Victorian Serial Novels
Victorian Novels: The Carleton ReMix
March 29-August 31, 2010
Click here to see more
It may be the age of anything else people like, but assuredly it is the age of novels.
– Alfred Austin, 1874
Victorian novels, published well over 100 years ago, were more popular than today’s bestsellers. They shaped Victorian readers, education, printing practices, and social history, and they are renewed with every reader and reading, reprinted in new illustrated editions and as graphic novels, and reinterpreted in film versions, from faithful BBC adaptations to Tim Burton’s 2010 3D film of Alice in Wonderland.
In winter 2010, Carleton students from across the curriculum recreated Victorian novels by re-imagining key characters, re-creating illustrated serial editions of these literary classics, and re-animating Victorian social practices through book design and photography. This exhibition celebrates the creative collaborations between students in Susan Jaret McKinstry’s Victorian Novel class, Linda Rossi’s Photo I class, Laurel Bradley’s Curatorial Seminar, and Studio Art Professor Fred Hagstrom. Immensely popular, Victorian novels were often published monthly in illustrated serial editions of about 32 pages each, and then in three volume form. The students examined illustrated Victorian editions and artists’ books in Special Collections to see diverse possibilities for “the book” as a physical object that could take many forms, from leather-bound, gilt-edged Victorian codices to sculptural artists’ books. Fred Hagstrom, Professor of Studio Art, taught the Victorian Novel students how to make a double-pamphlet binding, and several students went back to the studio to learn additional binding techniques. Designing a form, selecting text from a Victorian novel, and deciding on illustrations, they created the fabulous illustrated serial editions you see here.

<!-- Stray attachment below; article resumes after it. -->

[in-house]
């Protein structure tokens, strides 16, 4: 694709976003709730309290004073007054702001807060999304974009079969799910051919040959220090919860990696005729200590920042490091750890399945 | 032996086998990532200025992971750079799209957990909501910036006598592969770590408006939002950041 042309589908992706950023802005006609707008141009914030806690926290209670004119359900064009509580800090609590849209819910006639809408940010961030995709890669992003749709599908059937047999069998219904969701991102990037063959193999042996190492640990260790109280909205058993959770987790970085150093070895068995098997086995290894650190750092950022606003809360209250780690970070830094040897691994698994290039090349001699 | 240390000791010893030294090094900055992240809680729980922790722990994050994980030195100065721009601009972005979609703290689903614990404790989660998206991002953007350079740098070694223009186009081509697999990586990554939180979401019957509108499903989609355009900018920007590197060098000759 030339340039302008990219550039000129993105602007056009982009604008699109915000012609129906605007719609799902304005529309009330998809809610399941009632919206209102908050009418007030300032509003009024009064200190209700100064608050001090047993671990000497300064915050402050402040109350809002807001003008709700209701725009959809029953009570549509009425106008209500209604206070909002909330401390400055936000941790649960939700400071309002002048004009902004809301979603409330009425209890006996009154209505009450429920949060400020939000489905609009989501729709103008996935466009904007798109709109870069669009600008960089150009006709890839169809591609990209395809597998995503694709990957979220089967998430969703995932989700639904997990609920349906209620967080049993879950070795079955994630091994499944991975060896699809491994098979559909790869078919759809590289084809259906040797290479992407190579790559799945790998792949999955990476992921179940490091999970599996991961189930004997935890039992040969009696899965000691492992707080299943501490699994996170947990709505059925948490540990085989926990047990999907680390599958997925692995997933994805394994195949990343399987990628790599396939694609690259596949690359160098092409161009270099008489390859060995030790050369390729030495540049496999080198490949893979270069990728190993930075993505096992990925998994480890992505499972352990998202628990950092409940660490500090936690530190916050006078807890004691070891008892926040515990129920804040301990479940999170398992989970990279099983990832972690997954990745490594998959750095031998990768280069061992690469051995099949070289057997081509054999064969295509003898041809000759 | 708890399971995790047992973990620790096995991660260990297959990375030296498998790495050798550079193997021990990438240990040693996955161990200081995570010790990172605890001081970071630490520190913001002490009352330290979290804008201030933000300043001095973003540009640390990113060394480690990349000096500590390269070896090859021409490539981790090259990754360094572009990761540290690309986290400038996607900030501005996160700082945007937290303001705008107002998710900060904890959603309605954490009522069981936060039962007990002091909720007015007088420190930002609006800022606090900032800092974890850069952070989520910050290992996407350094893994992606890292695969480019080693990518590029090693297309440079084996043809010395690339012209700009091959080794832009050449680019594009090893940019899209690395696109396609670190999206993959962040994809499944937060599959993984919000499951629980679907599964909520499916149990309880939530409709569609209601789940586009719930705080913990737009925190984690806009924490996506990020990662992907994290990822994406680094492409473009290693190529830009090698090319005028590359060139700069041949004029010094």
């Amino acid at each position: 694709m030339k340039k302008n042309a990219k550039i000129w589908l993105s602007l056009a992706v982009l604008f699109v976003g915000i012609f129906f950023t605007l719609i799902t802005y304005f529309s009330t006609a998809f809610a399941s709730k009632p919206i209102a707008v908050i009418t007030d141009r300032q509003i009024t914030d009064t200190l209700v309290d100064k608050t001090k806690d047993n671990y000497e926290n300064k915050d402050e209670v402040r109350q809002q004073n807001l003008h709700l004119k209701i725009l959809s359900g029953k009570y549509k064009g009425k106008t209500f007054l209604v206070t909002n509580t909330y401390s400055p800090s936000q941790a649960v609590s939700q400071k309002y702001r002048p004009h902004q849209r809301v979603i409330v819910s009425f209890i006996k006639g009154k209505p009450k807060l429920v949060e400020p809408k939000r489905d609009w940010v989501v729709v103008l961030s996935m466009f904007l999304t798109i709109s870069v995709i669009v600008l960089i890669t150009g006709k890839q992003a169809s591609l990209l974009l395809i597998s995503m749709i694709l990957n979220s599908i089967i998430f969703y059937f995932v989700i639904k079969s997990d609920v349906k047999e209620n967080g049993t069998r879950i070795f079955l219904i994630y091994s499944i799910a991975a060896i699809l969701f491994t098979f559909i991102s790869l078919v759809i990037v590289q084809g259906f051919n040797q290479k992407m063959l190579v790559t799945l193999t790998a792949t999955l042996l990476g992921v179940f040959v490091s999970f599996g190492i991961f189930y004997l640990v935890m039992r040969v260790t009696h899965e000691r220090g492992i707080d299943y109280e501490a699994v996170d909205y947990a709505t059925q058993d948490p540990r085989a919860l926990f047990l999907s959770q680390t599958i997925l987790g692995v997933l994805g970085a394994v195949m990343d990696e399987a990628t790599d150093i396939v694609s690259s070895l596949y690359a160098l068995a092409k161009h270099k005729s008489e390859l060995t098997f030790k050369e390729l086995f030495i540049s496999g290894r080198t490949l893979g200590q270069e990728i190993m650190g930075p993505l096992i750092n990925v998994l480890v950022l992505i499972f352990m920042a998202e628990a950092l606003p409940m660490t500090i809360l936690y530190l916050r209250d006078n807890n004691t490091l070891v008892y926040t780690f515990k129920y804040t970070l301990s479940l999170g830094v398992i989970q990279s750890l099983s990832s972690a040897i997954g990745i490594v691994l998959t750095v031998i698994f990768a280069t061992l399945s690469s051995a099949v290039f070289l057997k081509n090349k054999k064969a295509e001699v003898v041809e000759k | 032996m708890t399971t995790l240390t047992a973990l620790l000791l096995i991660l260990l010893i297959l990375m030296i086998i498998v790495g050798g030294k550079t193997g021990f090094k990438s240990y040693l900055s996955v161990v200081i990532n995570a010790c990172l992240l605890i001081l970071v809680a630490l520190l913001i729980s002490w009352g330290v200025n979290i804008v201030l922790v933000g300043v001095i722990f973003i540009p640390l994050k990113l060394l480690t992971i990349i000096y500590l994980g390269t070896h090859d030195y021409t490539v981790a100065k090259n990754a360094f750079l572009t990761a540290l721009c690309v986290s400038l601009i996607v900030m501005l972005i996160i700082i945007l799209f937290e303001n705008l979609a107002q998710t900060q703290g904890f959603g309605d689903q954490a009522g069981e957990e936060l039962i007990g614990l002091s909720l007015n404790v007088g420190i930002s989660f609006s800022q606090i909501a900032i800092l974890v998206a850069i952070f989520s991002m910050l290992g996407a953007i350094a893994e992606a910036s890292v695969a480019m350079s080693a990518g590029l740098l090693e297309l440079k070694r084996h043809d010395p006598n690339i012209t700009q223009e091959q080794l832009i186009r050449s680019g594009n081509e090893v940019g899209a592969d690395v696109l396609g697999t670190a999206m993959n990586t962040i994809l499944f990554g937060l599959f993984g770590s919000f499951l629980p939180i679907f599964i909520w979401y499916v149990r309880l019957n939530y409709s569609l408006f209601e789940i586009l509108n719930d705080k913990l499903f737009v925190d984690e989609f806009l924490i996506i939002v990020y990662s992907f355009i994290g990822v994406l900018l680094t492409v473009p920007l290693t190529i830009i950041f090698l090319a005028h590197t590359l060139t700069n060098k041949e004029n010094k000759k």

This exhibition is part of the “Book Arts” series, 2009-2010, sponsored by Viz (Visualizing the Liberal Arts). The related exhibit “Artists’ Books: Radical Messages, Revolutionary Means” in the Art Gallery was curated by the Curatorial Practices Seminar students.